Saturday, August 23, 2014

Stand Out

What comes to mind when you think of Professional Image?” Is it a uniform, a stereotype, a brand, or something less tangible? My advice to you as entrepreneurs is that you need to consider your professional image as your personal “brand.” It can be far more than what you look like or are wearing. Yes, having nice skin, makeup, clothes, a good car or eye catching business cards help, but your reputation is on the line. (I hate to admit it but people do judge us by those things sometimes, as we often make a snap decision in the first few seconds.) It is said the first impressions we make occur within the 1st minute of meeting someone. It is advisable to review them before a business meeting or client appointment. Bear in mind these can apply to everyday situations as well.



Let's talk about scrutinizing your grooming (hair, make-up, cleanliness, etc.) Does your hair/skin (and if applicable, make-up) project the image you want? If not, maybe it’s time to consult a stylist for an updated hair-do or sit down with a make-up artist to create a different look. As one of my sales directors likes to say if your hair isn't “slammin,” cut it, dye it or buy more of it, but do something with itI can tell you from personal experience when your skin looks good you’ll radiate confidence. Now, Ireally don't want to know if you forgot to wash your face this week. All joking aside, good hygiene not only helps you to look your best but minimizes downtime due to illness. Were you even aware that your skin is one of the largest organs in the body and often times is your first line of defense against your environment? Please take care of it.


Now think about your ornamentation. Clothes, make-up, jewelry, watches, belts, handkerchiefs and shoes are all types of ornamentation.People definitely take these into account when making an initial judgment. I highly recommend getting some of your favorite outfits and accessories together and asking friends you trust what they think of when they see them. Purses and large earrings or jewelry can also indicate a lot to a new person they are meeting. Make sure that what you are wearing conveys what you want it to say to the people you are meeting for the first time.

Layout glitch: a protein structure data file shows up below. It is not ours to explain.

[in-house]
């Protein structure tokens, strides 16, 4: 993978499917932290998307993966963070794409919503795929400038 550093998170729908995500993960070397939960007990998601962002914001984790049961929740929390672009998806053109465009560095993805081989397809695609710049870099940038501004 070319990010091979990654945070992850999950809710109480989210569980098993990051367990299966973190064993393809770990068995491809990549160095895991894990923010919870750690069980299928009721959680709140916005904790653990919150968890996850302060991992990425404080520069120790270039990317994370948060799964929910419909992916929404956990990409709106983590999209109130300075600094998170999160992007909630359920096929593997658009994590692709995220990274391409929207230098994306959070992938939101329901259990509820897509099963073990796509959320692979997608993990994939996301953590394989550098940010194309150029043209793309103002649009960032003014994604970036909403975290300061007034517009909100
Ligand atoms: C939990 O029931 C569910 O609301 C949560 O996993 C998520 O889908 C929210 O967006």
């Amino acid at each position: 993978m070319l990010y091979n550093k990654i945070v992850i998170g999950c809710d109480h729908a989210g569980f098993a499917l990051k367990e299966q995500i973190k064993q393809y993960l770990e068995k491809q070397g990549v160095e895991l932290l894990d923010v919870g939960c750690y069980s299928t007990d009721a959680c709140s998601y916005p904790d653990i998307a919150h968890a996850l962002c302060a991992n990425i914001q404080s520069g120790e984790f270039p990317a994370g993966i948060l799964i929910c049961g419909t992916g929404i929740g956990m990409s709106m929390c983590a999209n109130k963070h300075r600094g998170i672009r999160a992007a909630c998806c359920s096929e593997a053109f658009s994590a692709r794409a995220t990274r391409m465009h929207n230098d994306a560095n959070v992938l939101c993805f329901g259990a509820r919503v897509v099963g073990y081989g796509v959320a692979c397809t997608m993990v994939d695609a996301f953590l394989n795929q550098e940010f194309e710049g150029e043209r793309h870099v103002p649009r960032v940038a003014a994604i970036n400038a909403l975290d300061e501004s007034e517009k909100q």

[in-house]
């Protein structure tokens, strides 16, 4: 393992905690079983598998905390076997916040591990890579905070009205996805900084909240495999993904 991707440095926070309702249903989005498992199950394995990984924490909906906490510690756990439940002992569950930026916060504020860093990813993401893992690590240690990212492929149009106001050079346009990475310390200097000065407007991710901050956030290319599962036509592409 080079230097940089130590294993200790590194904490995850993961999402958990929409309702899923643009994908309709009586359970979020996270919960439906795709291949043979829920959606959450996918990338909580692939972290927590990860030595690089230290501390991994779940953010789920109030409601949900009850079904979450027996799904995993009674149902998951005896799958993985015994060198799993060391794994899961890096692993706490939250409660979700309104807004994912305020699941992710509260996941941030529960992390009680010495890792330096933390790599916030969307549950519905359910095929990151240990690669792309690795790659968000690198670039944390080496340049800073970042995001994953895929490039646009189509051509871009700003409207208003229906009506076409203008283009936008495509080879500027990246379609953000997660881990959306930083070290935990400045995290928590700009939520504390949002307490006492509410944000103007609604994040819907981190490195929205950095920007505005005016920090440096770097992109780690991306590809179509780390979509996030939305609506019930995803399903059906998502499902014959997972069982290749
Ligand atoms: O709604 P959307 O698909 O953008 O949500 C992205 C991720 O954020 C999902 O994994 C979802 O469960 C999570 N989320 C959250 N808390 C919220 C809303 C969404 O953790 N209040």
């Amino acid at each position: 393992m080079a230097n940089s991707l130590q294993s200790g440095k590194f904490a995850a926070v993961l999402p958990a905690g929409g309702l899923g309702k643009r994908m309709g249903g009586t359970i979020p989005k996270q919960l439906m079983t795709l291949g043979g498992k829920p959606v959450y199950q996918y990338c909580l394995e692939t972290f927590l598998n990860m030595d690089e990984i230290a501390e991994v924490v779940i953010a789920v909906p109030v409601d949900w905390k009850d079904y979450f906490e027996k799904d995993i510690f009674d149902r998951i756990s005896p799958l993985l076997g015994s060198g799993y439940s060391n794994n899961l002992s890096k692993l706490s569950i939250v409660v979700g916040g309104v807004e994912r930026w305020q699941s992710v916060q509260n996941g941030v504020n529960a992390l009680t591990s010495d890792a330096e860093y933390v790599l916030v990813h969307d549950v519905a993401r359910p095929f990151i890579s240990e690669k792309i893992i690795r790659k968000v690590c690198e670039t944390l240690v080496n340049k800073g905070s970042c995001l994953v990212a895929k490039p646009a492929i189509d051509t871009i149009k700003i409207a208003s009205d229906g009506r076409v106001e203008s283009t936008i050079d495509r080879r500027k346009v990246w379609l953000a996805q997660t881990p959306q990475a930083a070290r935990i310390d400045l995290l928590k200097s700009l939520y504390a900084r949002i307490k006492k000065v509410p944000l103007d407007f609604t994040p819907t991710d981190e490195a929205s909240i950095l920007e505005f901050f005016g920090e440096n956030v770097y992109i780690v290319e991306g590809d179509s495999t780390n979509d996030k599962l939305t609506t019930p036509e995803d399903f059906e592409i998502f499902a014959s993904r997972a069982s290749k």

Analyze your attire. Do your clothes project an appropriate personal image? For example, if you’re trying to cultivate an executive presence in a fairly formal industry and company, do you dress the part by wearing suits? If you want people to view you as creative, do your clothing (and jewelry) choices reflect your individual creativity? Personal shoppers and stylists are great resources to help you upgrade your wardrobe and overall ‘look.’


Those pesky 6 inches

The most important thing to do for giving a good impression is to set your intention. This is especially important before any kind of big event where you would be meeting a lot of people, like a conference, networking event or friend’s party. As you are getting ready or when you are driving over think about what kind of people you want to meet and what kind of interactions you want to have. This can be an incredibly grounding experience and works very well to focus on what kind of energy you want to have for your event.

It may seem a little dramatic, but I have a daily affirmation I say when I wake up. I won't go into it here but I firmly believe you draw to you what you put out in the world. Do you want a good day, a positive outlook on life, success and happiness?  Then think about those things.  Haven't you ever noticed your mindset when the weather turns bad or you get stuck in traffic? Doesn't it generally plummet? Don't worry about things out of your control, just control the things you can – your attitude is one of them.


People who go to cocktail events or mixers after having had a bad day typically continue to have a bad day. If you are in a depressed or anxious mood, others will pick up on this from your facial expressions, comments and body language. If you’re having a bad day, stay home! Otherwise, find a way to snap yourself out of your bad mood. For me, working out or watching funny YouTube videos before events often gets me in a more social, feel good mood. I even have an emergency cd/playlist of silly songs that I call my “plastic prozak” which once I've listened to for a few minutes generally lifts my spirits and takes my mind off whatever was distracting me.